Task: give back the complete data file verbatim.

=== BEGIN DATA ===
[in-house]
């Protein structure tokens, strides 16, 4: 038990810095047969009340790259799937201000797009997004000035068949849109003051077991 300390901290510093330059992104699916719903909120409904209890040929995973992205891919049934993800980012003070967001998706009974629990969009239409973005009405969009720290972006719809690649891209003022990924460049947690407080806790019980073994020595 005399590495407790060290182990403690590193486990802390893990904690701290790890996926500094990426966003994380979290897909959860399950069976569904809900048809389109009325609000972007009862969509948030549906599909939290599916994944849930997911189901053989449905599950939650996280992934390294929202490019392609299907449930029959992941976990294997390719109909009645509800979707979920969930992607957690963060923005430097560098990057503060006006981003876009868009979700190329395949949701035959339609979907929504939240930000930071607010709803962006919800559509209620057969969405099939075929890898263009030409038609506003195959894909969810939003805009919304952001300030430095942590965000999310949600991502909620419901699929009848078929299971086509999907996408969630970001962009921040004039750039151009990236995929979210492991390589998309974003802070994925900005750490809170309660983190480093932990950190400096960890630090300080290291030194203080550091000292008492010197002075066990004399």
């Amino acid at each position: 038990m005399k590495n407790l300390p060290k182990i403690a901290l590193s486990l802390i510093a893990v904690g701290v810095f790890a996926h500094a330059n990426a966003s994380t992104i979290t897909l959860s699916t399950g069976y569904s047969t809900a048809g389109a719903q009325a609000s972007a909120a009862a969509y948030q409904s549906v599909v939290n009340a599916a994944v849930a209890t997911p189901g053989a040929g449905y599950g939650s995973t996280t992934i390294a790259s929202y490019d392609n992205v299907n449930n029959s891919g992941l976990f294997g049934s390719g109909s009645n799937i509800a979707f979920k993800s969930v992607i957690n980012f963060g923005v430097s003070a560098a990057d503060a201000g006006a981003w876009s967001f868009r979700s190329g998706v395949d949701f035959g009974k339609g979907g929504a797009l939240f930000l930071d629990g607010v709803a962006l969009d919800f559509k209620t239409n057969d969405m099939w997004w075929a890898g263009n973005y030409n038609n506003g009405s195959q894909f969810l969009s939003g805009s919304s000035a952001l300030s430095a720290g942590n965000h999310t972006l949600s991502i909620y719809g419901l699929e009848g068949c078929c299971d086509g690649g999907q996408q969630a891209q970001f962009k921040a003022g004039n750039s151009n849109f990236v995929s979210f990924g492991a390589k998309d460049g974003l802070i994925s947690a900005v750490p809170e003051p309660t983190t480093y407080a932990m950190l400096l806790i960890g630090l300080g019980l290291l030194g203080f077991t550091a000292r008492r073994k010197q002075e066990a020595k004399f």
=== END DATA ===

[in-house]
């Protein structure tokens, strides 16, 4: 038990810095047969009340790259799937201000797009997004000035068949849109003051077991 300390901290510093330059992104699916719903909120409904209890040929995973992205891919049934993800980012003070967001998706009974629990969009239409973005009405969009720290972006719809690649891209003022990924460049947690407080806790019980073994020595 005399590495407790060290182990403690590193486990802390893990904690701290790890996926500094990426966003994380979290897909959860399950069976569904809900048809389109009325609000972007009862969509948030549906599909939290599916994944849930997911189901053989449905599950939650996280992934390294929202490019392609299907449930029959992941976990294997390719109909009645509800979707979920969930992607957690963060923005430097560098990057503060006006981003876009868009979700190329395949949701035959339609979907929504939240930000930071607010709803962006919800559509209620057969969405099939075929890898263009030409038609506003195959894909969810939003805009919304952001300030430095942590965000999310949600991502909620419901699929009848078929299971086509999907996408969630970001962009921040004039750039151009990236995929979210492991390589998309974003802070994925900005750490809170309660983190480093932990950190400096960890630090300080290291030194203080550091000292008492010197002075066990004399």
């Amino acid at each position: 038990m005399k590495n407790l300390p060290k182990i403690a901290l590193s486990l802390i510093a893990v904690g701290v810095f790890a996926h500094a330059n990426a966003s994380t992104i979290t897909l959860s699916t399950g069976y569904s047969t809900a048809g389109a719903q009325a609000s972007a909120a009862a969509y948030q409904s549906v599909v939290n009340a599916a994944v849930a209890t997911p189901g053989a040929g449905y599950g939650s995973t996280t992934i390294a790259s929202y490019d392609n992205v299907n449930n029959s891919g992941l976990f294997g049934s390719g109909s009645n799937i509800a979707f979920k993800s969930v992607i957690n980012f963060g923005v430097s003070a560098a990057d503060a201000g006006a981003w876009s967001f868009r979700s190329g998706v395949d949701f035959g009974k339609g979907g929504a797009l939240f930000l930071d629990g607010v709803a962006l969009d919800f559509k209620t239409n057969d969405m099939w997004w075929a890898g263009n973005y030409n038609n506003g009405s195959q894909f969810l969009s939003g805009s919304s000035a952001l300030s430095a720290g942590n965000h999310t972006l949600s991502i909620y719809g419901l699929e009848g068949c078929c299971d086509g690649g999907q996408q969630a891209q970001f962009k921040a003022g004039n750039s151009n849109f990236v995929s979210f990924g492991a390589k998309d460049g974003l802070i994925s947690a900005v750490p809170e003051p309660t983190t480093y407080a932990m950190l400096l806790i960890g630090l300080g019980l290291l030194g203080f077991t550091a000292r008492r073994k010197q002075e066990a020595k004399f």